City of Hope Links Specific Gene to Adult Growth of Brain Cells, Learning and Memory

Discovery could provide new strategy for treating neurodegenerative disease, memory loss

Released: 9-Jun-2014 3:00 PM EDT
Source Newsroom: City of Hope
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Citations Proceedings of the National Academy of Sciences; NIH NINDS R01 NS059546; RC1 Ns068370; California Institute for Regnerative Medicine grant TR2-01832; California Institute for Regnerative Medicine grant RB4-06277

Newswise — DUARTE, Calif. — Learning and memory are regulated by a region of the brain known as the hippocampus. New research from City of Hope has found that stimulating a specific gene could prompt growth – in adults – of new neurons in this critical region, leading to faster learning and better memories.

Understanding the link between this gene and the growth of new neurons – or neurogenesis – is an important step in developing therapies to address impaired learning and memory associated with neurodegenerative diseases and aging. The new research was published June 9 in the Proceedings of the National Academy of Sciences.

The study, which used an animal model, found that over-expressing the gene – a nuclear receptor called TLX – resulted in smart, faster learners that retained information better and longer.

“Memory loss is a major health problem, both in diseases like Alzheimer’s, but also just associated with aging,” said Yanhong Shi, Ph.D., lead author of the study and a neurosciences professor at City of Hope. “In our study, we manipulated the expression of this receptor by introducing an additional copy of the gene – which obviously we cannot do outside the laboratory setting. The next step is to find the drug that can target this same gene.”

The discovery creates a new potential strategy for improving cognitive performance in elderly patients and those who have a neurological disease or brain injury.

The bulk of the brain’s development happens before birth, and there are periods –largely in childhood and young adulthood – when the brain experiences bursts of new growth. In the past couple of decades, however, scientists have found evidence of neurogenesis in later adulthood – occurring mostly in the hippocampus, the region of the brain associated with learning and memory.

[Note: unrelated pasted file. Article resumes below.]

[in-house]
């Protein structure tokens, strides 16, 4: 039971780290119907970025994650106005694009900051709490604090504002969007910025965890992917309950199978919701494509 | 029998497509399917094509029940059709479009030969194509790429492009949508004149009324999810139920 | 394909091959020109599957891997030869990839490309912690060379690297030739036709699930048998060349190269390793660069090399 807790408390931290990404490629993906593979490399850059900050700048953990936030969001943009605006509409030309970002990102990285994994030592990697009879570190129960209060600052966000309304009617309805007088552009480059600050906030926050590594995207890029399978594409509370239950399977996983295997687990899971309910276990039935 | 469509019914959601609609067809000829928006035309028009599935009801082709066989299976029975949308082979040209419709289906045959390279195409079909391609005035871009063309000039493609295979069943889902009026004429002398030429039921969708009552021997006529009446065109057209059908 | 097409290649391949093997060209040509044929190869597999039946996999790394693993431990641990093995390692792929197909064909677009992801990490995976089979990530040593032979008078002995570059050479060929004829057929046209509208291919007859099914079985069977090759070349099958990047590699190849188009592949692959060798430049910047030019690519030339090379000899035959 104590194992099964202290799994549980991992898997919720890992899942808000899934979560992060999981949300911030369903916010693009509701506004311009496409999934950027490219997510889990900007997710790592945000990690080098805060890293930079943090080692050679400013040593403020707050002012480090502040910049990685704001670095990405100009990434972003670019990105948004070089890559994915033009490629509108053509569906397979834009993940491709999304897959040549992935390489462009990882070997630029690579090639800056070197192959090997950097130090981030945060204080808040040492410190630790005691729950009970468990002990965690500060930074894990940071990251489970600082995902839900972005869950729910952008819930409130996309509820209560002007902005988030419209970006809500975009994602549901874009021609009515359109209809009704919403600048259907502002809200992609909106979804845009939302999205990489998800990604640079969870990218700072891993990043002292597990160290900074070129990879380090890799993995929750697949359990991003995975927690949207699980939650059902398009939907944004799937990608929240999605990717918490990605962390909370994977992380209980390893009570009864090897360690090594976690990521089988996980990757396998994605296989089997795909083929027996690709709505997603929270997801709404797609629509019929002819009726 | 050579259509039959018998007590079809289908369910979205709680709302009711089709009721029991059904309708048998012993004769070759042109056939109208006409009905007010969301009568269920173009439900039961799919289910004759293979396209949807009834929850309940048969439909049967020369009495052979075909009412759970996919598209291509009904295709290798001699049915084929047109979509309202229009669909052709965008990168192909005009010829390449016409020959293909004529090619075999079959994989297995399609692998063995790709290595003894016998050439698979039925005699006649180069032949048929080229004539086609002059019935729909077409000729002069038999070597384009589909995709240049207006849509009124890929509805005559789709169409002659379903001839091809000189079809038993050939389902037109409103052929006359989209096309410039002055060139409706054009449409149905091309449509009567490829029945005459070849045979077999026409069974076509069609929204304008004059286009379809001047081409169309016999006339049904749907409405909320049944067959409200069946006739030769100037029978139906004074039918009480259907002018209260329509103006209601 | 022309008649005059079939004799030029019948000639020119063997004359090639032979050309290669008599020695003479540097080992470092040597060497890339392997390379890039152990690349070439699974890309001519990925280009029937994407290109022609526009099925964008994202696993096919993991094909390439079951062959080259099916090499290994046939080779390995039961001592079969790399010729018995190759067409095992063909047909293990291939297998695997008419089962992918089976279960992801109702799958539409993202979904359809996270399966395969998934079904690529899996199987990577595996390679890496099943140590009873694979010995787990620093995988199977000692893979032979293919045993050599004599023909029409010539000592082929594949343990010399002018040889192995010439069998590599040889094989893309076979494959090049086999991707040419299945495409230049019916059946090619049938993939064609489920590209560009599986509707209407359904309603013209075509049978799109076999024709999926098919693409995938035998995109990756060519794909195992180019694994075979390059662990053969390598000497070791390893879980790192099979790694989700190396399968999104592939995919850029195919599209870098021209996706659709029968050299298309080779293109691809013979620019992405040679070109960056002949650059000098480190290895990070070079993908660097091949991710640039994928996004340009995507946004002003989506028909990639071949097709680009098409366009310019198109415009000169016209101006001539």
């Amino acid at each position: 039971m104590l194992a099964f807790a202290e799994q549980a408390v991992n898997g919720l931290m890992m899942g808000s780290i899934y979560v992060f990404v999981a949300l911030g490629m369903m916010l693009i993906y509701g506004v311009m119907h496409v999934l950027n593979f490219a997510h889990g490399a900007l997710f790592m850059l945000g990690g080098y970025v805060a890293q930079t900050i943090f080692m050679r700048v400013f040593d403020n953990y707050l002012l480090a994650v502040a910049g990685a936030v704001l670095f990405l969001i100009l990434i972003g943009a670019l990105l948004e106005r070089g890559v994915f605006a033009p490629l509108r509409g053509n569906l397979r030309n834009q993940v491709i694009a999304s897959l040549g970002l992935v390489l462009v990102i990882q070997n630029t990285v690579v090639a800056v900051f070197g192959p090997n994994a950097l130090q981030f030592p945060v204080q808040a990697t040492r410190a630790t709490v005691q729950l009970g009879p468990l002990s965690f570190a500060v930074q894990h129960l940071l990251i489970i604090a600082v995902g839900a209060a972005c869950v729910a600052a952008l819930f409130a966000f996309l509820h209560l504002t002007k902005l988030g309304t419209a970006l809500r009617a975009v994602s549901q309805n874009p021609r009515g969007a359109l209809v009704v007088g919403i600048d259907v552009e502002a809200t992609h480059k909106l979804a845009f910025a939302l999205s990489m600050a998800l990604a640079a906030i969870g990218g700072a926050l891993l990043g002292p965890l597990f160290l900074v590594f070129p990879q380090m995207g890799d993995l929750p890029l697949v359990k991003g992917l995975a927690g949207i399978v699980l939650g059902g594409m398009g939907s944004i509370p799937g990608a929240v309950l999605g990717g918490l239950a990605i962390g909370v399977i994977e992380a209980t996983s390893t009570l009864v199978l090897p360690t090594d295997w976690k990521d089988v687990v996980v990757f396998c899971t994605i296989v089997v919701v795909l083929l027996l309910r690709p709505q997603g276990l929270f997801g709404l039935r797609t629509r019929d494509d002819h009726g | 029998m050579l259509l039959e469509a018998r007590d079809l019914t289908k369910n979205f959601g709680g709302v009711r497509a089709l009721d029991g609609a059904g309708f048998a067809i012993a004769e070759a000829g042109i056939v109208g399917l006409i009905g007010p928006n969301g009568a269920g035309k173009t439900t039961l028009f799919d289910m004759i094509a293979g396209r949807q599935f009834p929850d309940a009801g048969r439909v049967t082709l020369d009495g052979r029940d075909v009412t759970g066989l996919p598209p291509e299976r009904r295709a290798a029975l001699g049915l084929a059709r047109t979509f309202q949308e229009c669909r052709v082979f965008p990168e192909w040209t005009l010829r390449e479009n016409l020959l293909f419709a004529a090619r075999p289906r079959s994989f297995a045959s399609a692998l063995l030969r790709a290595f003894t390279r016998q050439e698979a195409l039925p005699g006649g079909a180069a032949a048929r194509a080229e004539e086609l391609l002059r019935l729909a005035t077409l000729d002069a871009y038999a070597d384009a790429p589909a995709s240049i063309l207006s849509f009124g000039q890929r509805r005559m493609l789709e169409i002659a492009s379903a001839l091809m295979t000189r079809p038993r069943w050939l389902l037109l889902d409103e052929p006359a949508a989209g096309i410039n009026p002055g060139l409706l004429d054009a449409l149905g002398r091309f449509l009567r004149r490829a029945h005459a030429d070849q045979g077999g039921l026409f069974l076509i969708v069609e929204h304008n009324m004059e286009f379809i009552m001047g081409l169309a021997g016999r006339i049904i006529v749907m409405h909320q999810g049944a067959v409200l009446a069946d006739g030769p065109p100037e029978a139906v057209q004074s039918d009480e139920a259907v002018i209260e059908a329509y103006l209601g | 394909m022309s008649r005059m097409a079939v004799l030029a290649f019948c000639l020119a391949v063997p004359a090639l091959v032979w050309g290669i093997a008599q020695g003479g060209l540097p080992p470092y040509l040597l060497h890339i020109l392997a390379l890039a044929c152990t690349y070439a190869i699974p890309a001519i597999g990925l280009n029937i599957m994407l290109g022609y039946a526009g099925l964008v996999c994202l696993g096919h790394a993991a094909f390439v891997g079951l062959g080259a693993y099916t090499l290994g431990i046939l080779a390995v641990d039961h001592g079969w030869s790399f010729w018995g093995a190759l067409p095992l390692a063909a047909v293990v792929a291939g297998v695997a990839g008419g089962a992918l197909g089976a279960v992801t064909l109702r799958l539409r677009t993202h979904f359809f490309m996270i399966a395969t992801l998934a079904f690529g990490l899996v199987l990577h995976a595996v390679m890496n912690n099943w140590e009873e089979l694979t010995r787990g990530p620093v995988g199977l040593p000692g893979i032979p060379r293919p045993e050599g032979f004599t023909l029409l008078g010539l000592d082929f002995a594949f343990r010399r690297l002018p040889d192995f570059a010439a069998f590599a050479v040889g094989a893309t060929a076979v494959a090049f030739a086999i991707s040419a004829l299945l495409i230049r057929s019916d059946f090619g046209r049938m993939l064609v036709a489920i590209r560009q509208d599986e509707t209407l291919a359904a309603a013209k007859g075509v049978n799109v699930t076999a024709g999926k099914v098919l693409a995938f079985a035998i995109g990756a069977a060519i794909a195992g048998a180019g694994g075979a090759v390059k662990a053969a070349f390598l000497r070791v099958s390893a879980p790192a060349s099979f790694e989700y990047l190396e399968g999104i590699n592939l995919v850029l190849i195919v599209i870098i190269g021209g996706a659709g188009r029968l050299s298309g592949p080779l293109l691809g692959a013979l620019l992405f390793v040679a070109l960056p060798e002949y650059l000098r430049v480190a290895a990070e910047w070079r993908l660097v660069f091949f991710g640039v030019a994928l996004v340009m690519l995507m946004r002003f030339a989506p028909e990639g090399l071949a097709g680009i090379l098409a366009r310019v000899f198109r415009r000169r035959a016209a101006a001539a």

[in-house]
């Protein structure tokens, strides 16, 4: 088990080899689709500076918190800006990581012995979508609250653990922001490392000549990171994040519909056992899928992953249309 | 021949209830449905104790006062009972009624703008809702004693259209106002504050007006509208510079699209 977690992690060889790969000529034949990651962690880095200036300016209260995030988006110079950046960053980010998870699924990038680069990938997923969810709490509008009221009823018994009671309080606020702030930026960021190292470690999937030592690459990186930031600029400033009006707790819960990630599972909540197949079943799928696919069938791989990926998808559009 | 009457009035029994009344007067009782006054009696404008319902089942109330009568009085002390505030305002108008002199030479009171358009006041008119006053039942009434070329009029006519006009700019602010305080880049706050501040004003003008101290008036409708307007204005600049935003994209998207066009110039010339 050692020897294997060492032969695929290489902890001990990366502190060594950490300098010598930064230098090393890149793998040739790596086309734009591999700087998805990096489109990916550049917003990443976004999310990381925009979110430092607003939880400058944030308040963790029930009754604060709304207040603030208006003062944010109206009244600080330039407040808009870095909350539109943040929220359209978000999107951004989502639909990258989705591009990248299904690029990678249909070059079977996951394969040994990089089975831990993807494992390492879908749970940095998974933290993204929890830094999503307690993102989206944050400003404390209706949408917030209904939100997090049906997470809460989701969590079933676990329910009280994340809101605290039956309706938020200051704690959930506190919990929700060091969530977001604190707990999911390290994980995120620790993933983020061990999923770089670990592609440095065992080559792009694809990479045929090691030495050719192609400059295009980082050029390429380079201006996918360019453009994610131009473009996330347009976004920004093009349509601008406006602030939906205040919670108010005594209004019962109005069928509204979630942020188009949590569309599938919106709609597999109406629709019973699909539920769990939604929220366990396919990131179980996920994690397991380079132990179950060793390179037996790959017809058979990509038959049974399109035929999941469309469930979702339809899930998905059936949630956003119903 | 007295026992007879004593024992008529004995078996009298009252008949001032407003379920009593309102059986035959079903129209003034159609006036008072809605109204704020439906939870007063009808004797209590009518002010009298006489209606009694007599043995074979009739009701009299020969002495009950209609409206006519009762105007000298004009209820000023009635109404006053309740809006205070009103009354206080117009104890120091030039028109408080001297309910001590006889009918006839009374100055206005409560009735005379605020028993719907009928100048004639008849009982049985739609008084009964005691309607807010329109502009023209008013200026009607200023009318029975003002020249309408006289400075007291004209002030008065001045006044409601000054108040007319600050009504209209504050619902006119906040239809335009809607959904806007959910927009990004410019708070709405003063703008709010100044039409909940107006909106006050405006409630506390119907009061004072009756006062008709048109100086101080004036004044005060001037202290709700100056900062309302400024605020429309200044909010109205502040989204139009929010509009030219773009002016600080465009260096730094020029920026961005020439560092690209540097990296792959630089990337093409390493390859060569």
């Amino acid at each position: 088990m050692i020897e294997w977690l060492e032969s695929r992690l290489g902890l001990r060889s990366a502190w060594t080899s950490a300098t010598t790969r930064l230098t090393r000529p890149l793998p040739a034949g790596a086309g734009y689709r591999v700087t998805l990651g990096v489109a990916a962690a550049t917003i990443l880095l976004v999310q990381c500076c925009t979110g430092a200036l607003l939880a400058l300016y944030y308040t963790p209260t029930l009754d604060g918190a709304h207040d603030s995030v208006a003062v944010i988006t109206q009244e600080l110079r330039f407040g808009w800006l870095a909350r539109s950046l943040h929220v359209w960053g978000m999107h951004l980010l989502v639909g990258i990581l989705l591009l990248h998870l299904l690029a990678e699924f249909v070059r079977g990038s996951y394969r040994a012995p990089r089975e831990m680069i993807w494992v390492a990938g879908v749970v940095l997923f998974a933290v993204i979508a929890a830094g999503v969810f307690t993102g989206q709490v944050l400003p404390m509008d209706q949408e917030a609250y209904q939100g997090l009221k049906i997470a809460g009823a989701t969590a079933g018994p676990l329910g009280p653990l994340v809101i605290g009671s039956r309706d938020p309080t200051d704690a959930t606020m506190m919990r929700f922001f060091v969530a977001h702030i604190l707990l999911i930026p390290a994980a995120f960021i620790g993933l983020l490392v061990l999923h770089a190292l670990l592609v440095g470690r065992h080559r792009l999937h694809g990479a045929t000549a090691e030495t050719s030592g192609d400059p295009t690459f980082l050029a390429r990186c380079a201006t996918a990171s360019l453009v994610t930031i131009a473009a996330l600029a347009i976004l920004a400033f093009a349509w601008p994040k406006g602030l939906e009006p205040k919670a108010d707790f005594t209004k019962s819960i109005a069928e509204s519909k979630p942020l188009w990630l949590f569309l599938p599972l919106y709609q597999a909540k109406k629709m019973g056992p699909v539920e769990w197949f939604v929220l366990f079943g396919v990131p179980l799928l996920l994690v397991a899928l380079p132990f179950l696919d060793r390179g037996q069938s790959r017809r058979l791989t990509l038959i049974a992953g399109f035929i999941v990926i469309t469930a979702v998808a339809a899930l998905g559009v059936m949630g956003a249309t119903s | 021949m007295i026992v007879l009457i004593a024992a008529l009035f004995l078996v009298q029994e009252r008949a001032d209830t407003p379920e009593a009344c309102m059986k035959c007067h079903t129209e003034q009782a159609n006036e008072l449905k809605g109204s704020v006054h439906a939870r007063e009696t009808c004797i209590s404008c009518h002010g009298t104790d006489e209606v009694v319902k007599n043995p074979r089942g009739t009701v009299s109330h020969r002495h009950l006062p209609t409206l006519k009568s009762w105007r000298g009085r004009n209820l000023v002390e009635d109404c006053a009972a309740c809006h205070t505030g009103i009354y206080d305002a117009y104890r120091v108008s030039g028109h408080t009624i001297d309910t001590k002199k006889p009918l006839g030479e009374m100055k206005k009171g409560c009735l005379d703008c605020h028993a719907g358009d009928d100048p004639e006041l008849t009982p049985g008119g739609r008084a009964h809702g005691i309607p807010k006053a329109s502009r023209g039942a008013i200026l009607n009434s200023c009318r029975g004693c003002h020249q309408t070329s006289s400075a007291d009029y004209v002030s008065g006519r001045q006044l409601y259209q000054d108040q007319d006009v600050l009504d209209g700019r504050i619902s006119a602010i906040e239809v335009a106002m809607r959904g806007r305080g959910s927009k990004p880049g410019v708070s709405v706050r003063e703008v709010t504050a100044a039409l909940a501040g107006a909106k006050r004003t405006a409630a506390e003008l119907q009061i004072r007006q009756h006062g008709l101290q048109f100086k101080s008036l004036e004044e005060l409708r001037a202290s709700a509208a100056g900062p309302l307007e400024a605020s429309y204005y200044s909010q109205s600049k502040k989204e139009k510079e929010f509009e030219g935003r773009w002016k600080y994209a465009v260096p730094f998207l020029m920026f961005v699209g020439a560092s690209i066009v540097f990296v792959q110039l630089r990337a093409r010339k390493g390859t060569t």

The new study is the first to firmly link the TLX gene to a potential for enhancing learning and memory.

Researchers found that over-expression of the gene was actually associated with a physically larger brain, as well as the ability to learn a task quickly. Furthermore, over-expression of the gene was linked with the ability to remember, over a longer period of time, what had been learned.

About City of Hope
City of Hope is a leading research and treatment center for cancer, diabetes, and other life-threatening diseases. Designated as a comprehensive cancer center, the highest recognition bestowed by the National Cancer Institute, City of Hope is also a founding member of the National Comprehensive Cancer Network, with research and treatment protocols that advance care throughout the nation. City of Hope’s main hospital is located in Duarte, Calif., just northeast of Los Angeles, with clinics in Antelope Valley and South Pasadena. It is ranked as one of "America's Best Hospitals" in cancer by U.S.News & World Report. Founded in 1913, City of Hope is a pioneer in the fields of bone marrow transplantation and genetics. For more information, visit www.cityofhope.org or follow City of Hope on facebook, twitter, youtube or flickr.


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